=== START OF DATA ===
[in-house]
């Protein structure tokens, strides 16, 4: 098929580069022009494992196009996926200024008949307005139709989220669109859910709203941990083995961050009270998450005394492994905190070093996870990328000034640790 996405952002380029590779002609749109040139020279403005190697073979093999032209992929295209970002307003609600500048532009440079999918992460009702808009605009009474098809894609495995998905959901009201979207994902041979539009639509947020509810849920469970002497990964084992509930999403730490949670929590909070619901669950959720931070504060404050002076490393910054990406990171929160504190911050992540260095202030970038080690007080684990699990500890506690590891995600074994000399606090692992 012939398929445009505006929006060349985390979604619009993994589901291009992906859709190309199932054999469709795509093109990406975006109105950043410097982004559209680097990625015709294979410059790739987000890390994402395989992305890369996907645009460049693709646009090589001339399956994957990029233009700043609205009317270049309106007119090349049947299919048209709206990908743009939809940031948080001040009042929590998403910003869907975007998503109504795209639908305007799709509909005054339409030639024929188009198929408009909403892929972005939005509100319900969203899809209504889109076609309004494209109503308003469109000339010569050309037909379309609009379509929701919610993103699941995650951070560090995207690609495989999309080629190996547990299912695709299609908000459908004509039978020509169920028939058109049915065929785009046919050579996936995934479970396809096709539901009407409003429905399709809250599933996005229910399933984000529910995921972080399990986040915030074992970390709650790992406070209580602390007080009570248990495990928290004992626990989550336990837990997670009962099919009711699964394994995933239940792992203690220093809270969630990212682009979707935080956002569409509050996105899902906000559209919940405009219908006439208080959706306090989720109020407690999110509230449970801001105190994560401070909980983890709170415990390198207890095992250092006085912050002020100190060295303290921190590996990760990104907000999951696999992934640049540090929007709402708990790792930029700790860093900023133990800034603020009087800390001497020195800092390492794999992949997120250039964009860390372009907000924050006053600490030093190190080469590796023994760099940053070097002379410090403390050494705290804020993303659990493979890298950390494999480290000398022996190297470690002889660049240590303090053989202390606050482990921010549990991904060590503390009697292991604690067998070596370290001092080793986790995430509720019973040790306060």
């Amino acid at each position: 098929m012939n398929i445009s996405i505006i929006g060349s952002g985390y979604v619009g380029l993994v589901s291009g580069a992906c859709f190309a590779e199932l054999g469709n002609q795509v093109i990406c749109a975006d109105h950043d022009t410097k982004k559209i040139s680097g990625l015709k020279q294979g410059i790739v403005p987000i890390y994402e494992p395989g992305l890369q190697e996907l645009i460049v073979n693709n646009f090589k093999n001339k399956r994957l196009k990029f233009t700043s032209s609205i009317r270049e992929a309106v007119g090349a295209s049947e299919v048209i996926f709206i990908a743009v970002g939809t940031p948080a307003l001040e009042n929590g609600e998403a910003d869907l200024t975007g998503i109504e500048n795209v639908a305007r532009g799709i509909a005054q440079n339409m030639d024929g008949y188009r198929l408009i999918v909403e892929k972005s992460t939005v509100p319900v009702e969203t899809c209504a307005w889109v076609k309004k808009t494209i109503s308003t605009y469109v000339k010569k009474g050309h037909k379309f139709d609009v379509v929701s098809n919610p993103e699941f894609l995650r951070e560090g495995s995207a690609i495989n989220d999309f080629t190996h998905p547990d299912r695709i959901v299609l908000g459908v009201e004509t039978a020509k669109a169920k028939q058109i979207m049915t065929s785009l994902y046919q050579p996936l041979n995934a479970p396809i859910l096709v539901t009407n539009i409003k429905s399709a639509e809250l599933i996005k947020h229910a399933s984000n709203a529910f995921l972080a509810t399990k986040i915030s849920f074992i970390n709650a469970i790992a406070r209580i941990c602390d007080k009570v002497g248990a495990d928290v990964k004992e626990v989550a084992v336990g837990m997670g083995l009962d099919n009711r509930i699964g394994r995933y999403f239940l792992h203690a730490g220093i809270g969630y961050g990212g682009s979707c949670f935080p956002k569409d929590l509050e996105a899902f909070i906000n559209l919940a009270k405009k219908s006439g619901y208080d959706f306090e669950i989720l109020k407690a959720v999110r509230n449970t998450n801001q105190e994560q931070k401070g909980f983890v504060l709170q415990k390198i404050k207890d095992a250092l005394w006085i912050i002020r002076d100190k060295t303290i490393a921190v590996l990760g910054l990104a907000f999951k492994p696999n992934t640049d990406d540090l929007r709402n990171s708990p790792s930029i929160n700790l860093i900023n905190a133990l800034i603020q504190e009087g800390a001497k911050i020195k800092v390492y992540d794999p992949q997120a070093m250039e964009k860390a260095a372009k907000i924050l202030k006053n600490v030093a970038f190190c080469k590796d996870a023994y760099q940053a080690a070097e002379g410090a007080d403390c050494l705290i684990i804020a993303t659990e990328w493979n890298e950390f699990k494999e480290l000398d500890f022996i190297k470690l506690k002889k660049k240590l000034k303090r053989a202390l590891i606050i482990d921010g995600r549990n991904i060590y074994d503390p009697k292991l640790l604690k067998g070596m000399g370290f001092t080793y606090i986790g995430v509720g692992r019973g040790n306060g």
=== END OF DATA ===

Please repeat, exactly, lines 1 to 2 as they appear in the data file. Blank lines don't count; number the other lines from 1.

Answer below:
[in-house]
């Protein structure tokens, strides 16, 4: 098929580069022009494992196009996926200024008949307005139709989220669109859910709203941990083995961050009270998450005394492994905190070093996870990328000034640790 996405952002380029590779002609749109040139020279403005190697073979093999032209992929295209970002307003609600500048532009440079999918992460009702808009605009009474098809894609495995998905959901009201979207994902041979539009639509947020509810849920469970002497990964084992509930999403730490949670929590909070619901669950959720931070504060404050002076490393910054990406990171929160504190911050992540260095202030970038080690007080684990699990500890506690590891995600074994000399606090692992 012939398929445009505006929006060349985390979604619009993994589901291009992906859709190309199932054999469709795509093109990406975006109105950043410097982004559209680097990625015709294979410059790739987000890390994402395989992305890369996907645009460049693709646009090589001339399956994957990029233009700043609205009317270049309106007119090349049947299919048209709206990908743009939809940031948080001040009042929590998403910003869907975007998503109504795209639908305007799709509909005054339409030639024929188009198929408009909403892929972005939005509100319900969203899809209504889109076609309004494209109503308003469109000339010569050309037909379309609009379509929701919610993103699941995650951070560090995207690609495989999309080629190996547990299912695709299609908000459908004509039978020509169920028939058109049915065929785009046919050579996936995934479970396809096709539901009407409003429905399709809250599933996005229910399933984000529910995921972080399990986040915030074992970390709650790992406070209580602390007080009570248990495990928290004992626990989550336990837990997670009962099919009711699964394994995933239940792992203690220093809270969630990212682009979707935080956002569409509050996105899902906000559209919940405009219908006439208080959706306090989720109020407690999110509230449970801001105190994560401070909980983890709170415990390198207890095992250092006085912050002020100190060295303290921190590996990760990104907000999951696999992934640049540090929007709402708990790792930029700790860093900023133990800034603020009087800390001497020195800092390492794999992949997120250039964009860390372009907000924050006053600490030093190190080469590796023994760099940053070097002379410090403390050494705290804020993303659990493979890298950390494999480290000398022996190297470690002889660049240590303090053989202390606050482990921010549990991904060590503390009697292991604690067998070596370290001092080793986790995430509720019973040790306060």